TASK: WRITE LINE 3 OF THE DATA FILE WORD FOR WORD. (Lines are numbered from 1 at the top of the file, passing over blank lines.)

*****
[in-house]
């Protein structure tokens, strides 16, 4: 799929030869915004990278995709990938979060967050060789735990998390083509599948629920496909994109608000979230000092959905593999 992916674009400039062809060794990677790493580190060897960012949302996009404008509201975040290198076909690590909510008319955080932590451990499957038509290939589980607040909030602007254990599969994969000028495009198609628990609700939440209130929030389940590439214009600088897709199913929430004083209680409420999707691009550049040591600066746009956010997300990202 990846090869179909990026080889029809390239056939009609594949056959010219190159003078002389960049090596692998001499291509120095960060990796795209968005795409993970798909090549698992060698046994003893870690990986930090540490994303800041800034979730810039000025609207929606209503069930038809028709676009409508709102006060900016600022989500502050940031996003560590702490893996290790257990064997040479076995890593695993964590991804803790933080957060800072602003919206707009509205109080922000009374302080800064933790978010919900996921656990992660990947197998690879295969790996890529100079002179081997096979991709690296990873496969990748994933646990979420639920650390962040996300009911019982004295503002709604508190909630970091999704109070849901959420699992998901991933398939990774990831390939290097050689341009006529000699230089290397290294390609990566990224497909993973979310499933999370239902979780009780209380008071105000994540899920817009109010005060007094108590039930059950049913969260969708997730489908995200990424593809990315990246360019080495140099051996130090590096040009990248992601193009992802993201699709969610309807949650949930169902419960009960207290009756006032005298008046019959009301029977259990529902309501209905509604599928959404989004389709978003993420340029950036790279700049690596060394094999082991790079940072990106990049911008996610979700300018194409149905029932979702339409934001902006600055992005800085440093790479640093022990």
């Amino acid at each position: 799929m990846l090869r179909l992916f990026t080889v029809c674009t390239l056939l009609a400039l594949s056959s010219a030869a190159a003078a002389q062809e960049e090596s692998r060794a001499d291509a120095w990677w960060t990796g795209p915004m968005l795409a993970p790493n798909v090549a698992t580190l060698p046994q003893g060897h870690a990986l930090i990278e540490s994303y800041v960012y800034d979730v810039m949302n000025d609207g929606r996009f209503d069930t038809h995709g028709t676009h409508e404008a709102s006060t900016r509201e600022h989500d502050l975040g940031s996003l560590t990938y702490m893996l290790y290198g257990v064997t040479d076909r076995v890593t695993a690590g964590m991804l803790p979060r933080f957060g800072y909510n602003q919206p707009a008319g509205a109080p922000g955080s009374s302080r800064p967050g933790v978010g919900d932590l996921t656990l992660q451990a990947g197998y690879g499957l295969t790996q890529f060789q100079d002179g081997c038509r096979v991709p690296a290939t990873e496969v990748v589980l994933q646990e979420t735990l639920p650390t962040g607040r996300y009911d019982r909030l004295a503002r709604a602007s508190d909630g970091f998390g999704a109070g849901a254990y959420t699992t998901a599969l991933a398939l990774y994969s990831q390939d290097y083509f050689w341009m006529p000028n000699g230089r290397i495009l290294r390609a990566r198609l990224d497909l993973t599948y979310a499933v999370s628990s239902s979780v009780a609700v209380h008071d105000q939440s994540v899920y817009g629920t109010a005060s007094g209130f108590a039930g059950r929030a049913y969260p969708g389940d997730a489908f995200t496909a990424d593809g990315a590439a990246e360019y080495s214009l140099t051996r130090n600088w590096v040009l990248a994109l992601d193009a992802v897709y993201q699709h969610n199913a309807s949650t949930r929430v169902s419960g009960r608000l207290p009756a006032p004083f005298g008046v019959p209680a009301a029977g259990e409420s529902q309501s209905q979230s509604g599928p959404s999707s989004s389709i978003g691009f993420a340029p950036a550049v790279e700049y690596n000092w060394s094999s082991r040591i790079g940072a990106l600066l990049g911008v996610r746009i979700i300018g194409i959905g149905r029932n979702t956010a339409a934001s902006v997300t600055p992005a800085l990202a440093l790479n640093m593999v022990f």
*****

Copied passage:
């Amino acid at each position: 799929m990846l090869r179909l992916f990026t080889v029809c674009t390239l056939l009609a400039l594949s056959s010219a030869a190159a003078a002389q062809e960049e090596s692998r060794a001499d291509a120095w990677w960060t990796g795209p915004m968005l795409a993970p790493n798909v090549a698992t580190l060698p046994q003893g060897h870690a990986l930090i990278e540490s994303y800041v960012y800034d979730v810039m949302n000025d609207g929606r996009f209503d069930t038809h995709g028709t676009h409508e404008a709102s006060t900016r509201e600022h989500d502050l975040g940031s996003l560590t990938y702490m893996l290790y290198g257990v064997t040479d076909r076995v890593t695993a690590g964590m991804l803790p979060r933080f957060g800072y909510n602003q919206p707009a008319g509205a109080p922000g955080s009374s302080r800064p967050g933790v978010g919900d932590l996921t656990l992660q451990a990947g197998y690879g499957l295969t790996q890529f060789q100079d002179g081997c038509r096979v991709p690296a290939t990873e496969v990748v589980l994933q646990e979420t735990l639920p650390t962040g607040r996300y009911d019982r909030l004295a503002r709604a602007s508190d909630g970091f998390g999704a109070g849901a254990y959420t699992t998901a599969l991933a398939l990774y994969s990831q390939d290097y083509f050689w341009m006529p000028n000699g230089r290397i495009l290294r390609a990566r198609l990224d497909l993973t599948y979310a499933v999370s628990s239902s979780v009780a609700v209380h008071d105000q939440s994540v899920y817009g629920t109010a005060s007094g209130f108590a039930g059950r929030a049913y969260p969708g389940d997730a489908f995200t496909a990424d593809g990315a590439a990246e360019y080495s214009l140099t051996r130090n600088w590096v040009l990248a994109l992601d193009a992802v897709y993201q699709h969610n199913a309807s949650t949930r929430v169902s419960g009960r608000l207290p009756a006032p004083f005298g008046v019959p209680a009301a029977g259990e409420s529902q309501s209905q979230s509604g599928p959404s999707s989004s389709i978003g691009f993420a340029p950036a550049v790279e700049y690596n000092w060394s094999s082991r040591i790079g940072a990106l600066l990049g911008v996610r746009i979700i300018g194409i959905g149905r029932n979702t956010a339409a934001s902006v997300t600055p992005a800085l990202a440093l790479n640093m593999v022990f």